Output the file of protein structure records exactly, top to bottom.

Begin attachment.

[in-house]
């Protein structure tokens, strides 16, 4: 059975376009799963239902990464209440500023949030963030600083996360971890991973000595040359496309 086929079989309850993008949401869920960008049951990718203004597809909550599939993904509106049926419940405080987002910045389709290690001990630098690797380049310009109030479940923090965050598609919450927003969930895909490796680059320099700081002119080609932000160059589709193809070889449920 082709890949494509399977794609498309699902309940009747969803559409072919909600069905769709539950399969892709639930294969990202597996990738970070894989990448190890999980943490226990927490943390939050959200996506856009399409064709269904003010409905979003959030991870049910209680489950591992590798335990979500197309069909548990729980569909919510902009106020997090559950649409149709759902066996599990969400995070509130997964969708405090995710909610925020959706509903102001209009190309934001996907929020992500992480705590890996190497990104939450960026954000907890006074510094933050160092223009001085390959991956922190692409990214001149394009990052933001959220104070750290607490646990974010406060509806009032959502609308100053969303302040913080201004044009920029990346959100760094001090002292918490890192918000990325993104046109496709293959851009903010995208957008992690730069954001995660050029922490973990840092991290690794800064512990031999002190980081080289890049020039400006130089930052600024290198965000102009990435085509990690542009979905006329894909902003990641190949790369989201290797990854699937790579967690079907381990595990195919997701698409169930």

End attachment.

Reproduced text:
[in-house]
């Protein structure tokens, strides 16, 4: 059975376009799963239902990464209440500023949030963030600083996360971890991973000595040359496309 086929079989309850993008949401869920960008049951990718203004597809909550599939993904509106049926419940405080987002910045389709290690001990630098690797380049310009109030479940923090965050598609919450927003969930895909490796680059320099700081002119080609932000160059589709193809070889449920 082709890949494509399977794609498309699902309940009747969803559409072919909600069905769709539950399969892709639930294969990202597996990738970070894989990448190890999980943490226990927490943390939050959200996506856009399409064709269904003010409905979003959030991870049910209680489950591992590798335990979500197309069909548990729980569909919510902009106020997090559950649409149709759902066996599990969400995070509130997964969708405090995710909610925020959706509903102001209009190309934001996907929020992500992480705590890996190497990104939450960026954000907890006074510094933050160092223009001085390959991956922190692409990214001149394009990052933001959220104070750290607490646990974010406060509806009032959502609308100053969303302040913080201004044009920029990346959100760094001090002292918490890192918000990325993104046109496709293959851009903010995208957008992690730069954001995660050029922490973990840092991290690794800064512990031999002190980081080289890049020039400006130089930052600024290198965000102009990435085509990690542009979905006329894909902003990641190949790369989201290797990854699937790579967690079907381990595990195919997701698409169930």